More physicians are referring their patients to massage therapists, as such, there is an increasing demand for therapists who can work hand-in-hand with the medical community.
The College of Massage Therapy offers students a 10-month program/2 days a week, with day or night classes, hospital internships, and financial aid for qualified students.
Both student and professional massages are available to the public; student massages are $25 on Fridays and Saturdays, and graduate-professional massages are offered Monday through Saturday by appointment.
If you are considering a career in Massage Therapy, join us for an open house on April 10, from 6-8PM at the College of Massage therapy, located inside Bingham Memorial Hospital. There will be food, fun, and free massages available while you learn about the opportunities that await you as a massage therapist. Please register for this open house on our Facebook page or by calling 782-2904.
Are you taking a trip to the salad bar for lunch? You will most likely have your choice of iceberg, romaine, or spinach. When it comes to selecting the healthiest and tastiest salad base, which types of lettuce pack the biggest nutritional punch?
Sorry cheeseburger fans, but those shreds of lettuce on your bun won’t add up to the USDA’s daily recommended intake of 2-3 cups for most adults. Instead, a hearty salad is one of the smartest ways to go green. At under 10 calories per cup, a big bowl of leaves can be a great source of vitamins A, C, K, and folate, among other essential nutrients.
Did you know that America’s favorite lettuce, iceberg, ranks the lowest in nutritional value across the board? That’s because iceberg lettuce is comprised of over 96% water – proof that not all leafy greens will build a super-nutritious salad. Spinach, on the other hand, boasts nearly twice the recommended daily value of vitamin K, half the recommended value of vitamin A, and large amounts of calcium and iron. Keep in mind, simply choosing the right salad dressing could easily give you all of the vitamins you need on a daily basis!
Do you prefer something a little crunchier than spinach? A cup of romaine is a tasty alternative, with a huge dose of vitamin A and a variety of other nutrients. Or, for a mild but textured bed, red leaf lettuce has 4 calories per cup, with nearly half of the daily recommended dose of vitamins A and K. Arugula (technically a cruciferous vegetable like broccoli, kale, and cabbage) also packs a healthy dose of nutrients and phytochemicals, which may inhibit the development of certain cancers.
Of course you can always opt for the “spring mix”, conveniently packaged by grocers. Usually consisting of iceberg, romaine, red cabbage, and baby carrots. Just know your vitamin and nutrient intake will be as varied as the prepackaged salad mix.
Making smart salad choices can offer you vitamins and nutrients all in one serving of leafy greens. Whether you love diving into a salad, or find yourself choking it down, make the most of every bite to help out your health.
Few things are as relaxing as lying under the warm rays of the sun. With the temperature on the rise, and a rapid decline in wearing long sleeves and pants, staying protected from the harmful aspects of the sun is very important.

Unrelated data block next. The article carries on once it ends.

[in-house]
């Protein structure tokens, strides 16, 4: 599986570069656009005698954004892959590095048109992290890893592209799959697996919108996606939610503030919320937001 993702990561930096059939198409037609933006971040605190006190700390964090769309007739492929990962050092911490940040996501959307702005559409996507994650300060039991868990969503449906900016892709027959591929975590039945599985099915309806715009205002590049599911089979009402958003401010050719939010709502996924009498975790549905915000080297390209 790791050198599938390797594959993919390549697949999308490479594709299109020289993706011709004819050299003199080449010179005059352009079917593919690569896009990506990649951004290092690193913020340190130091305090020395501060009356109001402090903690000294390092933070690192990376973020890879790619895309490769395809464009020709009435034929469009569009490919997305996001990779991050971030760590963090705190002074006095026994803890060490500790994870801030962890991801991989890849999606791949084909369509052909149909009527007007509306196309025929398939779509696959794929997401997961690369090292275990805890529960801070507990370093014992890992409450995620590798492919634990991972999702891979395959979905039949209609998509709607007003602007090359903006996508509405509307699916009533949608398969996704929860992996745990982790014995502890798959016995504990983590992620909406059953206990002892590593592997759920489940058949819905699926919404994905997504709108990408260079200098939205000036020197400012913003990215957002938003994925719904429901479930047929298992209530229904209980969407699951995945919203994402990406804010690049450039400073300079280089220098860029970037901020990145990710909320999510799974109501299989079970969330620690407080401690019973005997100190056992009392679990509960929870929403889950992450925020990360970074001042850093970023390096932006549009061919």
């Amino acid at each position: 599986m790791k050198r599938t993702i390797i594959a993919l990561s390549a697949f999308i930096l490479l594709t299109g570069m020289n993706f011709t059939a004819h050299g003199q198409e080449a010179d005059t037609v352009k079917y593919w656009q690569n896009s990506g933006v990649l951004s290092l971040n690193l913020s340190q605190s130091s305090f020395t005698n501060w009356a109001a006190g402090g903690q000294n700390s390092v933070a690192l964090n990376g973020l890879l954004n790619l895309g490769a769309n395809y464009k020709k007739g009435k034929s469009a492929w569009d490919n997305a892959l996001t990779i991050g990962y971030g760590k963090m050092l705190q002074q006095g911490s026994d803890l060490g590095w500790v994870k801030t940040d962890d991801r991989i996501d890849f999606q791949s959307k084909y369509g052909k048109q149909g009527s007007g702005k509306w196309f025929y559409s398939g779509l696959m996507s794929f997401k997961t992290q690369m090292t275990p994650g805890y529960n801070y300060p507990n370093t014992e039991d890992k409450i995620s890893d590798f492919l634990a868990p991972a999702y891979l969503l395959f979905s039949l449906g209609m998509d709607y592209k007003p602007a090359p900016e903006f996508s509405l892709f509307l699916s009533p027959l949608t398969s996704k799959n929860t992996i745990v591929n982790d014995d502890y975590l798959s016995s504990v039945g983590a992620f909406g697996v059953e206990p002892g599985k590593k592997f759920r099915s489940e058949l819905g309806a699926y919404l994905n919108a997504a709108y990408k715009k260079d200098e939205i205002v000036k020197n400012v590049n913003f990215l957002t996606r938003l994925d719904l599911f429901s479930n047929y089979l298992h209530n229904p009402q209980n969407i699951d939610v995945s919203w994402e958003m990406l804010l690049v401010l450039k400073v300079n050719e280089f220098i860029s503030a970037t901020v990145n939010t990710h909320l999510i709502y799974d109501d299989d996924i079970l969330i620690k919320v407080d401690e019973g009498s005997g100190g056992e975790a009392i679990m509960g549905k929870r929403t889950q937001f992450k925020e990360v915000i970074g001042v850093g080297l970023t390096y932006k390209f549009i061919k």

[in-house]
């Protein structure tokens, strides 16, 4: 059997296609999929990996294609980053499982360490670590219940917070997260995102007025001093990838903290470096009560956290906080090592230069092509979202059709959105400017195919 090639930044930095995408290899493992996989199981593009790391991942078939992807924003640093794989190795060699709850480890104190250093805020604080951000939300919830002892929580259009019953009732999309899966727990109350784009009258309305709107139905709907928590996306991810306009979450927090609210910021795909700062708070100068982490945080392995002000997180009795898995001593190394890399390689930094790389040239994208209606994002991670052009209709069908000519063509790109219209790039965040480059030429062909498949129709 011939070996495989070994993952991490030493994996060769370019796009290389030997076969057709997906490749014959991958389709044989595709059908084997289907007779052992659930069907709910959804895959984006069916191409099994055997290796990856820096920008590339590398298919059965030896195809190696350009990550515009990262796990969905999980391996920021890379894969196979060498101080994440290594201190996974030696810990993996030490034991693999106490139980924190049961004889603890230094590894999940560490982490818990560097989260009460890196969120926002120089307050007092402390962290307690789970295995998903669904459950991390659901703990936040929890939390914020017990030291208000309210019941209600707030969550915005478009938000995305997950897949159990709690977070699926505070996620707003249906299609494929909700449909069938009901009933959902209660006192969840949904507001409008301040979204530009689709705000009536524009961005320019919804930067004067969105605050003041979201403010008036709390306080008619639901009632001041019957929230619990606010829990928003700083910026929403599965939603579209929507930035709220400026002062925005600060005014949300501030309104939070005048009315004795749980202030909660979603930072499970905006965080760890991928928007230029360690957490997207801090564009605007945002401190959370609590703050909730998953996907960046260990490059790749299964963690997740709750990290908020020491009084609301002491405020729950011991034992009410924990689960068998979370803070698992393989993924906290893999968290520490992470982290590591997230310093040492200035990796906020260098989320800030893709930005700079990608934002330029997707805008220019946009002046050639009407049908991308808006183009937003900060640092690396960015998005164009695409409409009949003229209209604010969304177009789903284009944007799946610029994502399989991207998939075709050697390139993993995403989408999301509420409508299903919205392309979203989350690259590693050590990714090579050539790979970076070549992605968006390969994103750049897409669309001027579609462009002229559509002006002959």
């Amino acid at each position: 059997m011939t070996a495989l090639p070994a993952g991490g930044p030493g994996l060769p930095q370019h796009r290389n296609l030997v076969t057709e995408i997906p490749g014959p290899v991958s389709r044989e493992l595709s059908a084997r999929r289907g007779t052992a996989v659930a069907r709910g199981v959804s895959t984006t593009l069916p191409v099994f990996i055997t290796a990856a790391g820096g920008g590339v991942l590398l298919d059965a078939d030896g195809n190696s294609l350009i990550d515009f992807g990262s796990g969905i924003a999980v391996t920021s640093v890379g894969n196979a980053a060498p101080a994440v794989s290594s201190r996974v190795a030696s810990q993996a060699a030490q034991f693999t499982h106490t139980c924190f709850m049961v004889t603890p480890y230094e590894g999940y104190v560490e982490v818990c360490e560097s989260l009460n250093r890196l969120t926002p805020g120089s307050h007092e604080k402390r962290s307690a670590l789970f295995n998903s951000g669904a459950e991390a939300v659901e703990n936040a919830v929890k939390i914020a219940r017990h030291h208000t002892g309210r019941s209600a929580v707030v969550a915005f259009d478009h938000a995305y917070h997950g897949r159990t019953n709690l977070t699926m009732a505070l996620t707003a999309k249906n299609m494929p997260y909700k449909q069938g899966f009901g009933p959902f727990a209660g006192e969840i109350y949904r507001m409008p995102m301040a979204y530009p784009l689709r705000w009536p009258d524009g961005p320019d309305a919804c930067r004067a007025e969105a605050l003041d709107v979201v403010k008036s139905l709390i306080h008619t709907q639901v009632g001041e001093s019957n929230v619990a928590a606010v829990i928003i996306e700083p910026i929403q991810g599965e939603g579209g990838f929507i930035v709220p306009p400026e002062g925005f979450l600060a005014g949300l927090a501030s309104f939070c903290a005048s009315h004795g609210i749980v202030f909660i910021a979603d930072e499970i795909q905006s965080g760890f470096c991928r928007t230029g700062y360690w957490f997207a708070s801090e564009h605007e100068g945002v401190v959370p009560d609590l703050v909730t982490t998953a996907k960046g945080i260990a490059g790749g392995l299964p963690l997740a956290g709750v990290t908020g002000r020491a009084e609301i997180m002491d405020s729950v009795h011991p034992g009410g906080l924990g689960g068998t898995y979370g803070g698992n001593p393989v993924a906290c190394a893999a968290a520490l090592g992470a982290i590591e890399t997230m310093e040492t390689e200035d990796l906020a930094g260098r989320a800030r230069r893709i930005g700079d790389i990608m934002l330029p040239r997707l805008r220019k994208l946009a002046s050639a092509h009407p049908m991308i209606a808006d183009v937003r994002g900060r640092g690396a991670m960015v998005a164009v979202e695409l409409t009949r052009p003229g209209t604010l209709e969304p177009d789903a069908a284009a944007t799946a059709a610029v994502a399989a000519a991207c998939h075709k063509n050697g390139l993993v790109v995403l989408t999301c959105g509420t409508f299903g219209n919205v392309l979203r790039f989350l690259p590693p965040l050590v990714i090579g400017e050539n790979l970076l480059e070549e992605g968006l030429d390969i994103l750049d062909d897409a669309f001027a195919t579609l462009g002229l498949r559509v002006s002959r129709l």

When shopping for a sunscreen, it can be a little overwhelming when there are five shelves of lotions, gels, and spray-ons, with protection ranging from SPF 10 to an SPF 80. SPF stands for Sun Protection Factor and denotes the amount of time you can stay in the sun without getting burned. For example, an SPF 15 would allow you to stay in the sun 15 times longer without getting burned, than skin without sun protection.
Most people don’t know that an SPF 25 protects against 94% of the sun’s harmful rays, while an SPF 50 protects against 98% of the suns damaging rays. Contrary to popular belief, doubling the SPF value does not offer twice the protection.
“Don’t fret when trying to decide which SPF sunscreen to buy,” says Dr. Adam Wray, a Dermatologist at Bingham Memorial Hospital. “Using an SPF 30 sunscreen is plenty of protection as long as it is applied regularly throughout the day.”
Another feature of sunscreen that is often over looked is the ultraviolet radiation protection, commonly referred to as UVA and UVB. “Look for sunscreen that offers ‘broad spectrum protection’ or ‘UVA and UVB’ protection,” warns Dr. Wray. “UVA rays cause premature aging and damage to the skin, while UVB rays are responsible for life threatening skin cancers.”
If you’re still hung up on what form of sunscreen to buy, Dr. Wray suggests the following: “When picking the type of sunscreen to use, go for convenience. If you have to wrangle your children just to apply sunscreen, use a spray-on sunscreen. Just keep the bottle handy to apply it after swimming or excessive sweating.”
Always stay SkinSmart! If you have questions about staying safe in the sun, you can schedule an appointment with Dr. Adam Wray at his Blackfoot clinic by calling 782-2930, or at his Pocatello clinic by calling 233-4455.
Cinnamon tends to be a standard staple in spice racks around the world. The use of cinnamon dates back to 2700 B.C. where it was found in a book on Chinese botanical medicine. It was likewise used in ancient Egypt as medicine and also a beverage flavoring.
Cinnamon is well known for its aromatic qualities and unique flavor. One thing you may not know about cinnamon is its multiple health benefits.
Short-term use of cinnamon can significantly reduce blood pressure – especially among those who are prediabetic or type-2 diabetic. The researchers of the University of Toronto determined that the short-term use of cinnamon results in an average drop in systolic blood pressure of over 5 mmHg, while diastolic blood pressure is reduced by an average of 2.6 mmHg. Imagine the effects of long-term use on blood pressure.